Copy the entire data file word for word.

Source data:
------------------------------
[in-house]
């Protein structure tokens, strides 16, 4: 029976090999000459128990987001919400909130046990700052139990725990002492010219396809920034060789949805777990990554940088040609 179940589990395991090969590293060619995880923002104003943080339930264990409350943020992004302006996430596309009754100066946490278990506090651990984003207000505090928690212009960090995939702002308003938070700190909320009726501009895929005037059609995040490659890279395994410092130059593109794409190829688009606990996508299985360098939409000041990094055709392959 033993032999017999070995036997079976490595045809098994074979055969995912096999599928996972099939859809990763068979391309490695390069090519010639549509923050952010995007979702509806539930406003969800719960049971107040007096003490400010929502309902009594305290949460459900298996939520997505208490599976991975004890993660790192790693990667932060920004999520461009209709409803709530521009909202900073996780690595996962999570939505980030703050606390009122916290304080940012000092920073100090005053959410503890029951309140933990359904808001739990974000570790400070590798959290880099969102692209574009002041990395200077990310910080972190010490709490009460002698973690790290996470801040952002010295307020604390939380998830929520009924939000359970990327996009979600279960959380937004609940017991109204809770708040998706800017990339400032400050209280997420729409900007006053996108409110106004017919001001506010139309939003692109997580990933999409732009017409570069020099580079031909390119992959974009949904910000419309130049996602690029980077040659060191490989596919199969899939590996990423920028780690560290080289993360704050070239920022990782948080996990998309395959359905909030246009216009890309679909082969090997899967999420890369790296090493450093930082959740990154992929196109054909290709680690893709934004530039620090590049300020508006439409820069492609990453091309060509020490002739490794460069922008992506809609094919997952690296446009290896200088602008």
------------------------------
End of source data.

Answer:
[in-house]
């Protein structure tokens, strides 16, 4: 029976090999000459128990987001919400909130046990700052139990725990002492010219396809920034060789949805777990990554940088040609 179940589990395991090969590293060619995880923002104003943080339930264990409350943020992004302006996430596309009754100066946490278990506090651990984003207000505090928690212009960090995939702002308003938070700190909320009726501009895929005037059609995040490659890279395994410092130059593109794409190829688009606990996508299985360098939409000041990094055709392959 033993032999017999070995036997079976490595045809098994074979055969995912096999599928996972099939859809990763068979391309490695390069090519010639549509923050952010995007979702509806539930406003969800719960049971107040007096003490400010929502309902009594305290949460459900298996939520997505208490599976991975004890993660790192790693990667932060920004999520461009209709409803709530521009909202900073996780690595996962999570939505980030703050606390009122916290304080940012000092920073100090005053959410503890029951309140933990359904808001739990974000570790400070590798959290880099969102692209574009002041990395200077990310910080972190010490709490009460002698973690790290996470801040952002010295307020604390939380998830929520009924939000359970990327996009979600279960959380937004609940017991109204809770708040998706800017990339400032400050209280997420729409900007006053996108409110106004017919001001506010139309939003692109997580990933999409732009017409570069020099580079031909390119992959974009949904910000419309130049996602690029980077040659060191490989596919199969899939590996990423920028780690560290080289993360704050070239920022990782948080996990998309395959359905909030246009216009890309679909082969090997899967999420890369790296090493450093930082959740990154992929196109054909290709680690893709934004530039620090590049300020508006439409820069492609990453091309060509020490002739490794460069922008992506809609094919997952690296446009290896200088602008």